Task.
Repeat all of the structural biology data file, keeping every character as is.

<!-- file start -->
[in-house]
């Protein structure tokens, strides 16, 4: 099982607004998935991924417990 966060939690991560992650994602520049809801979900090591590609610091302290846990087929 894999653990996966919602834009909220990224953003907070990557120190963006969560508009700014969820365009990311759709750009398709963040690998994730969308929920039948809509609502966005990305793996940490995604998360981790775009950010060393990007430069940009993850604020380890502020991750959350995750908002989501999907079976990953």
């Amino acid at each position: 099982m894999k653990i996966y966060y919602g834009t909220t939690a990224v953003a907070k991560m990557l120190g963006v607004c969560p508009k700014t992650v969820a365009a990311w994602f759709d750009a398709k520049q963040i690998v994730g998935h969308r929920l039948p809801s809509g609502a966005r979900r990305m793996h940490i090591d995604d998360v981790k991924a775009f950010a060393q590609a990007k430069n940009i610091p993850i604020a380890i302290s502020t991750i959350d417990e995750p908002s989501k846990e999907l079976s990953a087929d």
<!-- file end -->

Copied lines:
[in-house]
């Protein structure tokens, strides 16, 4: 099982607004998935991924417990 966060939690991560992650994602520049809801979900090591590609610091302290846990087929 894999653990996966919602834009909220990224953003907070990557120190963006969560508009700014969820365009990311759709750009398709963040690998994730969308929920039948809509609502966005990305793996940490995604998360981790775009950010060393990007430069940009993850604020380890502020991750959350995750908002989501999907079976990953």
């Amino acid at each position: 099982m894999k653990i996966y966060y919602g834009t909220t939690a990224v953003a907070k991560m990557l120190g963006v607004c969560p508009k700014t992650v969820a365009a990311w994602f759709d750009a398709k520049q963040i690998v994730g998935h969308r929920l039948p809801s809509g609502a966005r979900r990305m793996h940490i090591d995604d998360v981790k991924a775009f950010a060393q590609a990007k430069n940009i610091p993850i604020a380890i302290s502020t991750i959350d417990e995750p908002s989501k846990e999907l079976s990953a087929d």